“Shhh.” She reached out and placed a hand on his nose. “Shhh. It’s okay. You’re okay.”
At her touch, the horse relaxed and let out a long breath.
“There you go. Nice and easy.”
She made sure the horse was completely calm before turning and kneeling next to the boy. He was cradling his left arm against his body and whimpering. Smiling softly, she asked the obvious to help calm him. “Are you okay?”
He shook his head. “Everything hurts.”
“May I take a look?”
She heard other horses approaching but didn’t pay them any attention. Her focus was on the boy. He sat up straighter and held his arm out.
Rae ran gentle fingers over it, though she already knew what was wrong with it. A minor sprain that would heal with time as long as he was careful with it. Over all, he was going to be one big bruise for a while. He winced several times and cried out when she touched his ribs.
“You fell off, didn’t you?” she asked him with a smile.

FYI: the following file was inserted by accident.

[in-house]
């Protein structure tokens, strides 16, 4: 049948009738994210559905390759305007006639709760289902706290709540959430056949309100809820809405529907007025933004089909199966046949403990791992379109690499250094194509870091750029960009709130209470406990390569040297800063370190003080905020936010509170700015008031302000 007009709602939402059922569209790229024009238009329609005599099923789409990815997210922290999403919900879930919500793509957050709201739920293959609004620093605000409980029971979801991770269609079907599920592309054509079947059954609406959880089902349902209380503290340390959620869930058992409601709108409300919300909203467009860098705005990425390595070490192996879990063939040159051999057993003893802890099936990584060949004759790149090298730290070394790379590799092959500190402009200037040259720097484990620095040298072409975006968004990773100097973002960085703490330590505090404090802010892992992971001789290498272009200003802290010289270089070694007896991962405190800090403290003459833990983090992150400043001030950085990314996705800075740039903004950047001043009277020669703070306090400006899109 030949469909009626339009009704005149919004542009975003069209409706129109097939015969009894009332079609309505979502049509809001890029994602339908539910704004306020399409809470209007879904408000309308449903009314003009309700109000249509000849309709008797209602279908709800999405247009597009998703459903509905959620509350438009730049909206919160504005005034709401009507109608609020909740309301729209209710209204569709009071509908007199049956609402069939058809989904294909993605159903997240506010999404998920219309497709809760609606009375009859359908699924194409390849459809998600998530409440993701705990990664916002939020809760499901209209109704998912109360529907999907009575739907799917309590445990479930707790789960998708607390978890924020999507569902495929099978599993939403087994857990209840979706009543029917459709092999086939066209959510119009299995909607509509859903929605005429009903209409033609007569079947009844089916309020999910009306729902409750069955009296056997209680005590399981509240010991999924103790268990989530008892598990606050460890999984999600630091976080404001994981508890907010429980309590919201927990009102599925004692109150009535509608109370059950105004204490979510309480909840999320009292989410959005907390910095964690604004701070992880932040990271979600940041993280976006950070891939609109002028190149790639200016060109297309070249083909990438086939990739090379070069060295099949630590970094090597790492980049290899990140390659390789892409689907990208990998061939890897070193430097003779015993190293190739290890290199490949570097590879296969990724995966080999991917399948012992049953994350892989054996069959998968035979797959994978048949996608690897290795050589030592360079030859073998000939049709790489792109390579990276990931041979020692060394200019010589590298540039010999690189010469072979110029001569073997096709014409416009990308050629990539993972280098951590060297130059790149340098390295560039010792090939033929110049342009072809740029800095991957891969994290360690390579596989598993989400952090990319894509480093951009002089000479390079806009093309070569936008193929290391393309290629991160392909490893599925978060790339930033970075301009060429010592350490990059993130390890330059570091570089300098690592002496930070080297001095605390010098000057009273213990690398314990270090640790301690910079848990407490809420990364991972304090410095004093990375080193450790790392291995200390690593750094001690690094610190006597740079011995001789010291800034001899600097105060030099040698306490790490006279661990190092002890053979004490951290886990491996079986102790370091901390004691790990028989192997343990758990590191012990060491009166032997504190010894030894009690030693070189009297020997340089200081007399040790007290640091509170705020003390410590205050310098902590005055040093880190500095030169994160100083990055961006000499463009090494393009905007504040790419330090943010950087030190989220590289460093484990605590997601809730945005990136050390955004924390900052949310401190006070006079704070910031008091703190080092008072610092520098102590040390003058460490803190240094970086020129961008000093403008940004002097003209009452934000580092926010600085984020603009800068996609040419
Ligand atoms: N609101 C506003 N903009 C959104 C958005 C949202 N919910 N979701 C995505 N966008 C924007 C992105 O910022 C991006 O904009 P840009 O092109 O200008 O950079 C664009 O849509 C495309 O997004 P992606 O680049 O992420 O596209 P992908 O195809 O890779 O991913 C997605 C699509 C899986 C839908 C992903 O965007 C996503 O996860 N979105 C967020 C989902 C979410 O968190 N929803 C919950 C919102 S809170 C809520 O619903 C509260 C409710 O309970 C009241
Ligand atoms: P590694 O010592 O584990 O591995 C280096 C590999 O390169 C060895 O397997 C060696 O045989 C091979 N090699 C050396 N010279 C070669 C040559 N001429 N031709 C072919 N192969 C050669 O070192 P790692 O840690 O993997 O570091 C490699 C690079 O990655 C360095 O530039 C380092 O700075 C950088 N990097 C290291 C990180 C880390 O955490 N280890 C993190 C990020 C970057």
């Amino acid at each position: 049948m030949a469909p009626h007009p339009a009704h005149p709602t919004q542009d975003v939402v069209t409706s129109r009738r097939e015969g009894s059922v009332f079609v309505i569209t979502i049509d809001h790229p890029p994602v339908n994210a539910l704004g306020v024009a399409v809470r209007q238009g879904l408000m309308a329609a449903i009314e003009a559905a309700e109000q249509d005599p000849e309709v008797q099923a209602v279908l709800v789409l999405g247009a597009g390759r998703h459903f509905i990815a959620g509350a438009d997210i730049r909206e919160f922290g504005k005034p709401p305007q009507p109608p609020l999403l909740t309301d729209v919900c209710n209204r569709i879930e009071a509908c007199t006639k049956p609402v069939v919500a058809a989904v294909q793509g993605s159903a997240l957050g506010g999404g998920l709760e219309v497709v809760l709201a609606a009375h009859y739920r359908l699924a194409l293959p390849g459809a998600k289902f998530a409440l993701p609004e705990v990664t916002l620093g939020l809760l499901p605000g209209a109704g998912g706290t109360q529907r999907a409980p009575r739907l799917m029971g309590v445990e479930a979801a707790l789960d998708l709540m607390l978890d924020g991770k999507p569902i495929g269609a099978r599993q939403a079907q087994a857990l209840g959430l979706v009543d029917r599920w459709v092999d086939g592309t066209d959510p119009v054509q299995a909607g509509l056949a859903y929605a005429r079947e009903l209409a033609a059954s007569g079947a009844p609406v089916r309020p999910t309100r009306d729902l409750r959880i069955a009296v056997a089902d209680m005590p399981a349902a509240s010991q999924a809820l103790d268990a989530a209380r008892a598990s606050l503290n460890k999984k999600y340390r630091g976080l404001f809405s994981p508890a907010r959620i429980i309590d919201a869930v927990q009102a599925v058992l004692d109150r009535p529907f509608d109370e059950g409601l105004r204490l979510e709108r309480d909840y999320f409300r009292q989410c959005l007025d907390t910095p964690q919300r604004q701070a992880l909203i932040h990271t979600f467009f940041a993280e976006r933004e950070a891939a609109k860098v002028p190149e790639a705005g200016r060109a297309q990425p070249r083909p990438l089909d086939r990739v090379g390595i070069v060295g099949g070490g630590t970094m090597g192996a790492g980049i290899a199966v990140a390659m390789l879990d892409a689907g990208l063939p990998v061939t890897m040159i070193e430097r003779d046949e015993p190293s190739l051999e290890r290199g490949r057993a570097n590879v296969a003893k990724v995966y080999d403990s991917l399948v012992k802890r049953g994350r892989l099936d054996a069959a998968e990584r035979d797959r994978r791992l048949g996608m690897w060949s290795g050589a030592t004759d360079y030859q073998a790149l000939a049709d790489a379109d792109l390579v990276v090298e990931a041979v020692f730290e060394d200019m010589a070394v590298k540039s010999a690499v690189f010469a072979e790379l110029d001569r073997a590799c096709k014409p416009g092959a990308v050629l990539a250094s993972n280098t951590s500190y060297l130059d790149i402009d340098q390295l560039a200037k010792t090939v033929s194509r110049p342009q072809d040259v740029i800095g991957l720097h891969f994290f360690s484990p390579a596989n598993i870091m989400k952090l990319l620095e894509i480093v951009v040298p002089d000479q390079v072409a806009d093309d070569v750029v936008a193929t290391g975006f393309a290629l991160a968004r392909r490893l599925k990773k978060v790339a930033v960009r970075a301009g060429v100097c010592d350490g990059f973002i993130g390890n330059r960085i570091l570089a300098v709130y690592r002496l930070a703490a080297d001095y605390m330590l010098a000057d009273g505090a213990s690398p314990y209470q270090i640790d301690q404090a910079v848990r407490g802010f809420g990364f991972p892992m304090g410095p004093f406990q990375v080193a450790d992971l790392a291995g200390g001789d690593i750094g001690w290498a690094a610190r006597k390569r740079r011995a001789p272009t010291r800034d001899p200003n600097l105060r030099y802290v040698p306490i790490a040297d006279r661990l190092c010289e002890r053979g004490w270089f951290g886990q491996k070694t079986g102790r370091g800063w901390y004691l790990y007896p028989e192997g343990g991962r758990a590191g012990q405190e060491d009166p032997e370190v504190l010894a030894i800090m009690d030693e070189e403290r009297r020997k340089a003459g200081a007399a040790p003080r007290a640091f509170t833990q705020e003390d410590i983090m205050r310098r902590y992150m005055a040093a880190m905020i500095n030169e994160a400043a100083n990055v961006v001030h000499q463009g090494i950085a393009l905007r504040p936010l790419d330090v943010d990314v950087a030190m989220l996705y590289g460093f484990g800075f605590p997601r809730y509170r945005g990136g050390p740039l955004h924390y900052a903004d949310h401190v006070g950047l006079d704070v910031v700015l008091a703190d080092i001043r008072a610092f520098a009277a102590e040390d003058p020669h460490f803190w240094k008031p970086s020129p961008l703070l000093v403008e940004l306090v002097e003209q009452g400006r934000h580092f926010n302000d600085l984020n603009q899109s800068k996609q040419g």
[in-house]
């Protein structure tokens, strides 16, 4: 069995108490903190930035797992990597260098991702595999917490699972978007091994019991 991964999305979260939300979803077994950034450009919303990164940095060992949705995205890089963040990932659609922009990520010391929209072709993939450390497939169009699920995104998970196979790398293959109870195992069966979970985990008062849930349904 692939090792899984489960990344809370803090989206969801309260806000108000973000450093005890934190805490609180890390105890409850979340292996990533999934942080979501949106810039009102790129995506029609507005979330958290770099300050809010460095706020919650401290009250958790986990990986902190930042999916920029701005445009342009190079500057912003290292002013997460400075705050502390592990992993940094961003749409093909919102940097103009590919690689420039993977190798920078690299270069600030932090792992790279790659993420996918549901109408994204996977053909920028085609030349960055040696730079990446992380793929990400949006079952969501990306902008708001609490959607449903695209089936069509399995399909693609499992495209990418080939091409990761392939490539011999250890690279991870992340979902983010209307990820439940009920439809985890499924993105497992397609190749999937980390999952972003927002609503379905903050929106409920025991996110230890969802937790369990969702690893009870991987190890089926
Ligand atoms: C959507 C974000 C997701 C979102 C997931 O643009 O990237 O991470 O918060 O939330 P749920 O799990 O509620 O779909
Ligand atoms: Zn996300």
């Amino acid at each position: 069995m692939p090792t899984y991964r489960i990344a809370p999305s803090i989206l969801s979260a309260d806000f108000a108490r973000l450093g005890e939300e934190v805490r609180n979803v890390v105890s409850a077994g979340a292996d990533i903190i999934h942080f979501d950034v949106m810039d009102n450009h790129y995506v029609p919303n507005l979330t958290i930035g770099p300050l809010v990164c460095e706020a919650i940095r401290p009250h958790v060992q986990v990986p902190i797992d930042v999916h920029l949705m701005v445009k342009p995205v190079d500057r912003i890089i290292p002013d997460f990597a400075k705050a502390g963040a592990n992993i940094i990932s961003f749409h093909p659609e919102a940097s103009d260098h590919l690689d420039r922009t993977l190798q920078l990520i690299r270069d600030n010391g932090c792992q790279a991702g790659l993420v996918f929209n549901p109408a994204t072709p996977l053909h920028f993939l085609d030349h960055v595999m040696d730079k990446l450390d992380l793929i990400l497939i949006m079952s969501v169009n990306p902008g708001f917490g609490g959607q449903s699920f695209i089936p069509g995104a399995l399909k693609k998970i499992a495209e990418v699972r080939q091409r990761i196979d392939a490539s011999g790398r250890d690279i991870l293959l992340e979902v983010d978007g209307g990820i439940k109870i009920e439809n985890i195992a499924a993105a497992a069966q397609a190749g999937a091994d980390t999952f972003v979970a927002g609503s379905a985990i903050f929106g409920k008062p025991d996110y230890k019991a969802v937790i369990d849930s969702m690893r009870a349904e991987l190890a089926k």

He nodded. “I was thrown.”
She realized that he talked very well for a boy his age – about six she estimated. Probably educated, she decided. Which meant he came from money. Which would explain the nice clothes and shoes.
“I see. Well, you’ll be okay in a few weeks, but it’s going to hurt a lot in between.”
He didn’t seem to like that idea, but didn’t get a chance to comment before someone on horseback was next to them demanding, “Are you okay, young Lord?”
“Everything hurts,” he repeated.
Rae looked at the man as she stood. The ‘young Lord’ part confirmed that this boy wasn’t just some random child. Getting involved with anyone, even a child, with a title could be bad for her health.
The man who spoke dismounted and rushed over to look the boy over.